ESPANOLA, N.M. (KRQE) – A newspaper’s joke about Española has the town and, more specifically, Northern New Mexico College, fired up.
Northern New Mexico College is quiet right now. The fall semester has yet to start, but the campus is abuzz despite the lack of students.
“We have a lot of pride in our small community. There’s a lot of hardworking students, faculty and staff here and we want to be able to share that with other people,” Patricia Trujillo, the school’s Director of Equity and Diversity, said.
Several weeks ago, the Santa Fe Reporter took a jab at Española in its weekly wrap-up satire column called “7 Days.”
SFR highlighted how the college is looking to attract out-of-state students with in-state tuition with the subhead: “You’ll still have to live in Española, though.”
The college took to Facebook, calling the joke “lazy” and “uninformed” – even inviting the SFR staff to come out to see the “amazing things happening here.”
The post also delivered a jab of its own back at Santa Fe, “No overpriced coffee here!”
Españolans chimed in in the comment section on that Facebook post, proud of their town. Several dissed SFR and Santa Fe, in general.
Well, SFR heard them and doubled down in its latest “7 Days” column with two more jokes. One says, “Españolans hate SFR after throwaway joke offends college, with the subhead: For the record, that joke cost us neither money nor time.”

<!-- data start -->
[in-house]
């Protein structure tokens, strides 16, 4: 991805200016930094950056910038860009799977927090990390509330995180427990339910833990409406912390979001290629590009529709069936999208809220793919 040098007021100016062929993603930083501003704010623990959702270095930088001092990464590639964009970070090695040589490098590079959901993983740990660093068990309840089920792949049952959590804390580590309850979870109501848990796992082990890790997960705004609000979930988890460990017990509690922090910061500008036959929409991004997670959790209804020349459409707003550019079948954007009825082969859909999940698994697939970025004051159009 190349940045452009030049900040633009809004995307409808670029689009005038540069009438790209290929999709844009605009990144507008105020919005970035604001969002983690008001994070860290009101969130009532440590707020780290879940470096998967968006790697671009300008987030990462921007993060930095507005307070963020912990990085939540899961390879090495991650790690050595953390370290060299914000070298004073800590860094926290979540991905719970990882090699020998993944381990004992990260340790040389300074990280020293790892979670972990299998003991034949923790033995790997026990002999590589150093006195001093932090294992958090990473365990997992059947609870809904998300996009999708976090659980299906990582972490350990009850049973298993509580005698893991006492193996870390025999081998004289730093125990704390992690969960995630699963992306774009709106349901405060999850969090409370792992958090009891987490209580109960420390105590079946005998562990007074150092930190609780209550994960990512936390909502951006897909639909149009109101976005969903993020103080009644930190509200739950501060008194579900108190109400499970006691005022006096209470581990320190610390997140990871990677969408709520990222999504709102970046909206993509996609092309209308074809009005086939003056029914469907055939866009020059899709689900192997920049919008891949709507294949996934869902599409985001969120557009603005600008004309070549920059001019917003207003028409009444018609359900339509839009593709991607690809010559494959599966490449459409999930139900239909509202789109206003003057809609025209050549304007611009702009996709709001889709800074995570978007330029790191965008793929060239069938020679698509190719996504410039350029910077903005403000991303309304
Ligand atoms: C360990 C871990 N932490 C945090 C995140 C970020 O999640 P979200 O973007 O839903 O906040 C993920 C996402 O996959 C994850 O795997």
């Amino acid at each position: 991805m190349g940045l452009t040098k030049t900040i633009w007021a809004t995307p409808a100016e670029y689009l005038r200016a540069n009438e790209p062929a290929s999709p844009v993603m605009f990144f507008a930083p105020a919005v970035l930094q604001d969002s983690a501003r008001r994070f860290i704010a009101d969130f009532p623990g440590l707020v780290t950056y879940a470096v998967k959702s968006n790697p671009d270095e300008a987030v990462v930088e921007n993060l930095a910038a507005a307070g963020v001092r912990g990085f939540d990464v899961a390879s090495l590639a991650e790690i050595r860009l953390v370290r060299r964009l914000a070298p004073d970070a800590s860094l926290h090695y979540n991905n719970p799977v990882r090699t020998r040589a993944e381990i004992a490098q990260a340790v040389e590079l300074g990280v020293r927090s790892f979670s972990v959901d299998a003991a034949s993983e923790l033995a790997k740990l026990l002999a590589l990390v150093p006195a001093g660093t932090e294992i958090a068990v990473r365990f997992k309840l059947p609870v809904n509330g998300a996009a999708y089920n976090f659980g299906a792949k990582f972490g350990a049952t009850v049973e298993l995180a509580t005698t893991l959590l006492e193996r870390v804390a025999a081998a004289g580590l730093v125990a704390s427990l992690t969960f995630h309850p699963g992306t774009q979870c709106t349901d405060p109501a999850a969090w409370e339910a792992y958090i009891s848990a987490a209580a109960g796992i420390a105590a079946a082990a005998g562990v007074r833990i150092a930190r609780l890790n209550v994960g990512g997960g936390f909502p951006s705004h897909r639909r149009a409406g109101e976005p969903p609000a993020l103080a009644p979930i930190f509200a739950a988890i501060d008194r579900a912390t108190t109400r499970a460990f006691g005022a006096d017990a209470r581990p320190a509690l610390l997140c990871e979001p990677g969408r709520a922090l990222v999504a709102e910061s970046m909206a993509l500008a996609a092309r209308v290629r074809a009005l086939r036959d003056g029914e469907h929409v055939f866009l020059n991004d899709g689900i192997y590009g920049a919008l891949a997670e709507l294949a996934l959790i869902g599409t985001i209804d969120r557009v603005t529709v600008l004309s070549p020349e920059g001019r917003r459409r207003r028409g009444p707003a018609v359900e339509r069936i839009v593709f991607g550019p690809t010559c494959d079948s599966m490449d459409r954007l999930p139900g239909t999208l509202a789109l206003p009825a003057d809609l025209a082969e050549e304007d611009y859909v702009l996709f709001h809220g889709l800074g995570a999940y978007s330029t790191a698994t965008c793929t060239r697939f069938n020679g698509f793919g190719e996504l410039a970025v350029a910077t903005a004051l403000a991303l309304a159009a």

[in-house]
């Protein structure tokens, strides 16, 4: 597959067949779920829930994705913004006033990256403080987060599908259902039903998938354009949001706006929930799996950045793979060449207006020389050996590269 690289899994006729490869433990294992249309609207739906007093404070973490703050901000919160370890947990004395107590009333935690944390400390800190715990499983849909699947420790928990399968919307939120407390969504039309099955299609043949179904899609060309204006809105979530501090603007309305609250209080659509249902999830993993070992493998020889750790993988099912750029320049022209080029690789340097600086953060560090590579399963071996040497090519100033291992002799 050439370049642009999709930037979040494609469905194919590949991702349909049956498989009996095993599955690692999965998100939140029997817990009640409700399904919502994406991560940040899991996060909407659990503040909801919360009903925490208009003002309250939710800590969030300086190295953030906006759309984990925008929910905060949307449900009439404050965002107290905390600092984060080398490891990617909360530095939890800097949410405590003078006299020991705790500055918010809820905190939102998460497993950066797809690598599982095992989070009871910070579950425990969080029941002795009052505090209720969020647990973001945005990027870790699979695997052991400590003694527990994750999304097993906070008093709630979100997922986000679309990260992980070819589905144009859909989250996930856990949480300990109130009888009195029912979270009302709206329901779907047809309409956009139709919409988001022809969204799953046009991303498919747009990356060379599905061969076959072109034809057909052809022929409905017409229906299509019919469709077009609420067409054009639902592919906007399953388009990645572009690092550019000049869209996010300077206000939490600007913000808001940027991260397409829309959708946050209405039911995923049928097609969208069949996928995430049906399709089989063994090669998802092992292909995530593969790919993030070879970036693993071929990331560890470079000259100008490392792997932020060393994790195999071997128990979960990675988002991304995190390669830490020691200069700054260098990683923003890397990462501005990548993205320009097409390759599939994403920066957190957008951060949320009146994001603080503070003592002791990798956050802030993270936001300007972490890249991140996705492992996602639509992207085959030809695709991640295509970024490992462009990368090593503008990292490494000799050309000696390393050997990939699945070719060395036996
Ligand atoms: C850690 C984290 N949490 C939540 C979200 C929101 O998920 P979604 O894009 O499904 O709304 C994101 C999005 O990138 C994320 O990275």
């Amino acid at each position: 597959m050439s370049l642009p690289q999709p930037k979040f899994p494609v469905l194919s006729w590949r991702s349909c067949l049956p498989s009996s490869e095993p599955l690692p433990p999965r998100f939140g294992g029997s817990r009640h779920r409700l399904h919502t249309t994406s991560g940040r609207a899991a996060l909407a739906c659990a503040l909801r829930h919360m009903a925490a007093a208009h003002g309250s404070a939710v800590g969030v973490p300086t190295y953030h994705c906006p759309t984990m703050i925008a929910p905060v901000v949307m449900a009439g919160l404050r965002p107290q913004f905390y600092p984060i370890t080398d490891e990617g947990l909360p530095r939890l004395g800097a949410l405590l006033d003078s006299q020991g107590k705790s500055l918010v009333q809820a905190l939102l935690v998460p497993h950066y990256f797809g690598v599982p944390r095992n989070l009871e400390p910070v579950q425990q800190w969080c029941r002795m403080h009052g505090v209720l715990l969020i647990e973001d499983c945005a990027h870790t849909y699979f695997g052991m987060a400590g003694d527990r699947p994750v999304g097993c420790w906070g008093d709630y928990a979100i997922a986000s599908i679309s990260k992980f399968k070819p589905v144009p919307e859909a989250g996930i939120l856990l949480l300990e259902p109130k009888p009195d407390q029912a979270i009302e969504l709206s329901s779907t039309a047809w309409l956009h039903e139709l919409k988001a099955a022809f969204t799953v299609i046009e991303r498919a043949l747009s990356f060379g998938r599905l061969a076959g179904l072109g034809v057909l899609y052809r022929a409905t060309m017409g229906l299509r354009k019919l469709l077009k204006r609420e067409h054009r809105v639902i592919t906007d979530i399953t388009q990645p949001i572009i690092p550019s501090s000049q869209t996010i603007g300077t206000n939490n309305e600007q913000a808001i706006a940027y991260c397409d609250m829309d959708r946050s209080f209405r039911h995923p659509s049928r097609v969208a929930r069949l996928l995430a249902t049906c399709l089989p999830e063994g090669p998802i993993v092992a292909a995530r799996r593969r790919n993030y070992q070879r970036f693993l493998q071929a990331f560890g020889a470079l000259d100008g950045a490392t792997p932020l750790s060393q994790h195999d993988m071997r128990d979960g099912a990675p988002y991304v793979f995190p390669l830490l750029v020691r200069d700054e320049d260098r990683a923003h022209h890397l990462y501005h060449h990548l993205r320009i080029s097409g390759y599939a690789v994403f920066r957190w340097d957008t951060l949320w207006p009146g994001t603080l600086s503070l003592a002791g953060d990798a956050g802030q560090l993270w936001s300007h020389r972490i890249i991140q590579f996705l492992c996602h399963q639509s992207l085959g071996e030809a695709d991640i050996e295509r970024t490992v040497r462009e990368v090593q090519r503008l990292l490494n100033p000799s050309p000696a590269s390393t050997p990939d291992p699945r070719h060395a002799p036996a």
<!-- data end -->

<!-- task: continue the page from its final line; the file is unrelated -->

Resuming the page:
The other says, “Española coalition aims to open lowrider museum, with the subhead: “______ write your own punchline.”
“What we read between the lines is that they consider us a throwaway community, and we want to respond to that. It’s not appropriate,” Trujillo said.
Trujillo says the whole thing bothered her so much, she felt the need to speak out.
“It went from making one mistake to a pattern of behavior, and to me that really kind of points to some of the values that the Santa Fe Reporter is publicly showing to their audiences.”
KRQE News 13 reached out to the Santa Fe Reporter.
Editor Julie Ann Grimm says “7 Days” is meant to be an irreverent take on the week’s news. She went on to say that there’s a long-time rivalry between Española and Santa Fe with each city dishing out its own jokes about the other over the years.
In this case, Grimm says Españolans have every right to react to the joke as they feel, but she believes they are making a mountain out of a molehill.
The college also alleged racist undertones to the second and third jokes, because an image of a group of Caucasian people holding signs that say “F*** OFF!” appeared adjacent to the jokes in the web version of “7 Days.”
Grimm says that image was not connected to the Española jokes, however, and that the image was clearly for a separate story in the paper’s print version.Update: The Santa Fe Reporter later tweaked its website, moving the “F*** OFF!” image away from the Española jokes as to clarify there is no connection between them.Second Update: The Santa Fe Reporter has issued an apology about the controversial jokes, which can be seen here.